Place, publisher, year, edition, pages
2005. Vol. 7, no 27, p. 11-26
Keywords [en]
Adolescent, Adult, Age Factors, Aged, Female, Humans, Male, Memory Disorders/*etiology, Middle Aged, Noise/*adverse effects, Semantics, Speech
Identifiers
URN: urn:nbn:se:hig:diva-2888DOI: 10.4103/1463-1741.31636PubMedID: 16105246OAI: oai:DiVA.org:hig-2888DiVA, id: diva2:119550
Available from: 2007-11-15 Created: 2007-11-15 Last updated: 2018-03-13Bibliographically approved
In thesis
1. Noise in the school environment: Memory and Annoyance
Open this publication in new window or tab >>Noise in the school environment: Memory and Annoyance
2004 (English)Doctoral thesis, comprehensive summary (Other academic)
Abstract [en]

Objectives.The general objectives of this dissertationwere to examine the effects of acute exposure to meaningfulirrelevant speech and road traffic noise on memory performance,and to explore annoyance responses to noise exposure in theschool environment for pupils and teachers in different agegroups.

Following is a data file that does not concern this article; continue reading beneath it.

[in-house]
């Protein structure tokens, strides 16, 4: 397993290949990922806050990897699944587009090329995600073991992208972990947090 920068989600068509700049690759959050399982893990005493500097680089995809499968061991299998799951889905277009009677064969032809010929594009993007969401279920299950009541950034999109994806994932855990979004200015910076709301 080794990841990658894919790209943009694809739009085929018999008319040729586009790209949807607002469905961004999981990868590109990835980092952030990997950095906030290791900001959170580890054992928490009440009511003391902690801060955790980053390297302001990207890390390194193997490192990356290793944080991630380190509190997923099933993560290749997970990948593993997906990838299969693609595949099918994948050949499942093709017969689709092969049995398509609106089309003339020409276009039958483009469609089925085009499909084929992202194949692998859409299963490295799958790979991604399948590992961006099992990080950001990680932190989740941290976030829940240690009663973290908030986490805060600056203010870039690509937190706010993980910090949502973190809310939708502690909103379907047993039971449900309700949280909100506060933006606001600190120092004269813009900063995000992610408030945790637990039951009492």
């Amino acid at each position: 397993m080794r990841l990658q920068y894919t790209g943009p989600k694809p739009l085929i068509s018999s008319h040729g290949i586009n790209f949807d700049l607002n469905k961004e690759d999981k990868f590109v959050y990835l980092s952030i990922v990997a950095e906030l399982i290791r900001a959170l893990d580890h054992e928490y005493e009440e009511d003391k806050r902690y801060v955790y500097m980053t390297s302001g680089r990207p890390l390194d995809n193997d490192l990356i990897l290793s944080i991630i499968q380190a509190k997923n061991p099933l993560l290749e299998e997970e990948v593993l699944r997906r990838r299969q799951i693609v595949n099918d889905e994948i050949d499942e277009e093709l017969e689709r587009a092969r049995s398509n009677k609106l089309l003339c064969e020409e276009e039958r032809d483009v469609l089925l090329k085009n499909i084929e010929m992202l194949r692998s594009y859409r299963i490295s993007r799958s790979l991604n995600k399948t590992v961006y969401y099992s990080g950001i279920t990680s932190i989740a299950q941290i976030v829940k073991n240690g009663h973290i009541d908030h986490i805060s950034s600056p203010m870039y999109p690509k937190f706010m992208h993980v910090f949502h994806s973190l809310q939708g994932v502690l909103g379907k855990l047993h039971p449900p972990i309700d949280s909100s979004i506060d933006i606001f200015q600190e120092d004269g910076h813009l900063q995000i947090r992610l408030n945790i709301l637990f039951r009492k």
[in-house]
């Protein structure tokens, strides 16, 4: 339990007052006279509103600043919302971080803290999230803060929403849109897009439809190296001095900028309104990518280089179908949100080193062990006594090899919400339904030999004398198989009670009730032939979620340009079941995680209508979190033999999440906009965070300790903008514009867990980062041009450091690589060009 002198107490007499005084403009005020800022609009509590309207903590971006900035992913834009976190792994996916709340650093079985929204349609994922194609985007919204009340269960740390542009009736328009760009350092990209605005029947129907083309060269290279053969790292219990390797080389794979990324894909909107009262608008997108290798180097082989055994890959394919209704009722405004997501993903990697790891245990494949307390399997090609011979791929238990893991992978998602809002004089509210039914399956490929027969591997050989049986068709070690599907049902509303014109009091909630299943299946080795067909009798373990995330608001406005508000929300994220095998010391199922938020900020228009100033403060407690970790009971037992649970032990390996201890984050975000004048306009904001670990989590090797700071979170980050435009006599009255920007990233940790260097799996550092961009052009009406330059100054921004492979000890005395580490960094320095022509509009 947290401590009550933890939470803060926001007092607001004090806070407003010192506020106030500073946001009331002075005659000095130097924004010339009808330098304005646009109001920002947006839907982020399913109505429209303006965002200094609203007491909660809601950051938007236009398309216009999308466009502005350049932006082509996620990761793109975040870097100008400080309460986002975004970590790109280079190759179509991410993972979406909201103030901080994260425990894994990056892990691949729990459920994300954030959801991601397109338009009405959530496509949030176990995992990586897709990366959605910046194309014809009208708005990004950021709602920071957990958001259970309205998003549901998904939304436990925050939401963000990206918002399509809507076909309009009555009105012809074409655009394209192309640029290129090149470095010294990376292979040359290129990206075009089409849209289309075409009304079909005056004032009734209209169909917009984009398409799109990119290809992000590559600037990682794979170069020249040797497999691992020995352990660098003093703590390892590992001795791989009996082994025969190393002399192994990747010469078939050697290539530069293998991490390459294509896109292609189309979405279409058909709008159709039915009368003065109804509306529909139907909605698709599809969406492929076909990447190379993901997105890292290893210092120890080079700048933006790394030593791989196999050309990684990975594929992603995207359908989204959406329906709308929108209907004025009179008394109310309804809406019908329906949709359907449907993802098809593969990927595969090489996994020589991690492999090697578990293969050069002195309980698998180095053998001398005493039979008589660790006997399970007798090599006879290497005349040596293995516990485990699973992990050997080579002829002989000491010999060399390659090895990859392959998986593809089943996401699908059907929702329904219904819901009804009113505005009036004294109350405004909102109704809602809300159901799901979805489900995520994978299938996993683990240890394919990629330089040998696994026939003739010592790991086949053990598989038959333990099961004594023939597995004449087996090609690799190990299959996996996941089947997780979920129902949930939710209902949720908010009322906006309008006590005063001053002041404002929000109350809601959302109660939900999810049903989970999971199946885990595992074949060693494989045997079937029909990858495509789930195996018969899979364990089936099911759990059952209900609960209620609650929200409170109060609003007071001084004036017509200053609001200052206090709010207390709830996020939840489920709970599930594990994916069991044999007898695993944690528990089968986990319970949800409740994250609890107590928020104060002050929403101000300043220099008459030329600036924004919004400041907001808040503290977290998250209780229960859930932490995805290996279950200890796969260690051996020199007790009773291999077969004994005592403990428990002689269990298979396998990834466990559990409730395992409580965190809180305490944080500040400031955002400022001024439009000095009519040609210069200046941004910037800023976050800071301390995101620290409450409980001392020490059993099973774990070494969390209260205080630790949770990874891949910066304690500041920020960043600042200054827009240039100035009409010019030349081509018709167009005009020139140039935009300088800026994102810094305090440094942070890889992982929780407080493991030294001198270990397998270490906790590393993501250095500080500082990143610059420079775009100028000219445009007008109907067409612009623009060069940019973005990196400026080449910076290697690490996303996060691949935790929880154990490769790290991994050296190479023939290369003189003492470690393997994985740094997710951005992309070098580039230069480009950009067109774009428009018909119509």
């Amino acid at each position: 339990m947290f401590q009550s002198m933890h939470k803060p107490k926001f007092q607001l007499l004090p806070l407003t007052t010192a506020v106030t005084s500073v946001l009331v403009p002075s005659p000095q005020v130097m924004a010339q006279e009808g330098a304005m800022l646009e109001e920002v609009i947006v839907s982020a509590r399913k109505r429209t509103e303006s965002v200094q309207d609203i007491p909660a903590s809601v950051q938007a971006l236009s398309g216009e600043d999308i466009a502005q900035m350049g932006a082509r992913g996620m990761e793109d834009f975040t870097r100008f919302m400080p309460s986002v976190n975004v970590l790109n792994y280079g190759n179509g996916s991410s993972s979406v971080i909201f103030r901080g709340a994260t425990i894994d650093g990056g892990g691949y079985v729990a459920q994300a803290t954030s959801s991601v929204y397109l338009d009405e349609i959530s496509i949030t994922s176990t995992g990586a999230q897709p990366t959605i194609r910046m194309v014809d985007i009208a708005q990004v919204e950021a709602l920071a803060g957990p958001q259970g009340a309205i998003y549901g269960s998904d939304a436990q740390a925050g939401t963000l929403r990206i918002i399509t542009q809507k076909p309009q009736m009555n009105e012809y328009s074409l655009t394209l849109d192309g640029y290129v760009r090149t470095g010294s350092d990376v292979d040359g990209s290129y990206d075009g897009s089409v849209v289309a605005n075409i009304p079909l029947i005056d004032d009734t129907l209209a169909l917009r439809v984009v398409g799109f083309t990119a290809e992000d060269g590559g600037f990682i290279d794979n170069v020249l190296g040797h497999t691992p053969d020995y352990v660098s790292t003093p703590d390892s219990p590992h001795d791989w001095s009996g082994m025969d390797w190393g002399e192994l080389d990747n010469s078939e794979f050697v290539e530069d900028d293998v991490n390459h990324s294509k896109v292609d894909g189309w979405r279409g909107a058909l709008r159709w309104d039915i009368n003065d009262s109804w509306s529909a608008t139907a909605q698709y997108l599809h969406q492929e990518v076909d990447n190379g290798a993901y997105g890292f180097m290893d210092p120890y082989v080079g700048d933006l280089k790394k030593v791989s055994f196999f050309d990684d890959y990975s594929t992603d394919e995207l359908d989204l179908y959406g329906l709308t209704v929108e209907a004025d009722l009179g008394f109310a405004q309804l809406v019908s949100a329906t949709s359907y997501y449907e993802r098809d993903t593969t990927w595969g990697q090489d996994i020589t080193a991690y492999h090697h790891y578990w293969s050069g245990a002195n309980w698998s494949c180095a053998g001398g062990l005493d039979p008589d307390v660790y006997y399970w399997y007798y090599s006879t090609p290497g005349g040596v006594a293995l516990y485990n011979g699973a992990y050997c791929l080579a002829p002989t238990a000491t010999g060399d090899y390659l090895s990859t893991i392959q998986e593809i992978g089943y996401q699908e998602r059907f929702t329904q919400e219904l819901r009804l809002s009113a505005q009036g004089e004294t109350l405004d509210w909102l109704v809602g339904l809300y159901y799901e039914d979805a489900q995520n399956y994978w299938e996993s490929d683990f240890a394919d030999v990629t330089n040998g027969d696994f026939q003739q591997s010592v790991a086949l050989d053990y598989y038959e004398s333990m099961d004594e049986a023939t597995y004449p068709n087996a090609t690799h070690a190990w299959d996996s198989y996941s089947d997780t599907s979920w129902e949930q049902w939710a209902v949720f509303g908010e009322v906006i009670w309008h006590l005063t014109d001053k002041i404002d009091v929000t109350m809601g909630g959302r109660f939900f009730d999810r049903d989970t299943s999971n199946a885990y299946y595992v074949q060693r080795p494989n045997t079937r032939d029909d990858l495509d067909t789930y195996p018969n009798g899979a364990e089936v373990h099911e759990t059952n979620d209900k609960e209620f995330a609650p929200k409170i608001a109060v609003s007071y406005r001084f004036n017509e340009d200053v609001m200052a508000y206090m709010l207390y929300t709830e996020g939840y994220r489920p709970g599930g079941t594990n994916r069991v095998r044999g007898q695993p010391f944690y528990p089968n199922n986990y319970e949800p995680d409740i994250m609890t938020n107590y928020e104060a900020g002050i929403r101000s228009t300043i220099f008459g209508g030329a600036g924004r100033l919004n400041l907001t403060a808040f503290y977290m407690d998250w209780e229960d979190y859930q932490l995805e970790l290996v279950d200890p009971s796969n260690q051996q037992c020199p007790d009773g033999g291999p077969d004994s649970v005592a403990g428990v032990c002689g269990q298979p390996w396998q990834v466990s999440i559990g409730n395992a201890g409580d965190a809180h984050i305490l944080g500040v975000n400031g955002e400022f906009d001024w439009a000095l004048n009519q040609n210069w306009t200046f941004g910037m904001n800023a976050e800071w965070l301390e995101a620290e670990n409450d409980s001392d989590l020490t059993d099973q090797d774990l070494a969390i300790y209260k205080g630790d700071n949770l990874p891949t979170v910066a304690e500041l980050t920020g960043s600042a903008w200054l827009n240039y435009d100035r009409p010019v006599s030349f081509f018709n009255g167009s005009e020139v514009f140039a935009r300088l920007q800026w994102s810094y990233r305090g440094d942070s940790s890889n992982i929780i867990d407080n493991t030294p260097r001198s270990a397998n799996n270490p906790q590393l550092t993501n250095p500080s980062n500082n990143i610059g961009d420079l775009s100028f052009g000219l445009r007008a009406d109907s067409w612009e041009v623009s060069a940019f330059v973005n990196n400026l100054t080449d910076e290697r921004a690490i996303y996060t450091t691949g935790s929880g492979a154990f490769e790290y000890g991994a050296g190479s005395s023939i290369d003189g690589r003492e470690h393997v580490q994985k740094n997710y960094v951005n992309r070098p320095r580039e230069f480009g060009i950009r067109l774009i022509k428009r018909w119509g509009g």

Methods. The thesis comprises seven papers, representingdifferent methodological approaches: experiments, surveystudies and interviews. In the experiments, reported in PapersI-V, 288 pupils and teachers participated in the age groups,13-14 years (n=96), 18-20 years (n=96), 35-45 years (n=48) and55-65 years (n=48). The subjects were randomly assigned to oneof three conditions: (a) meaningful irrelevant speech, (b) roadtraffic noise, and (c) silence. The equivalent sound level inthe noise conditions was set to 66 dB(A). A test batteryreflecting episodic and semantic memory were used. The surveystudies, reported in Paper VI and VII, included 207 pupils(M=13.5) and 166 teachers (M=45.9). Two separate questionnairesmainly comprising items about annoyance, noise sensitivity andstress symptoms were administered. Paper VI presents results offocus group interviews (n=16) treating the main topics:disturbing sounds, emotions, ongoing activity, and suggestionsconcerning future changes. Results. The overall findings showedthat both noise sources affected episodic and semantic memoryto the same degree for all age groups. The results indicatedthat the similarity of semantic content between noise and thetask at hand was not the only suitable explanation model, sincea non-speech noise impaired memory as much as speech.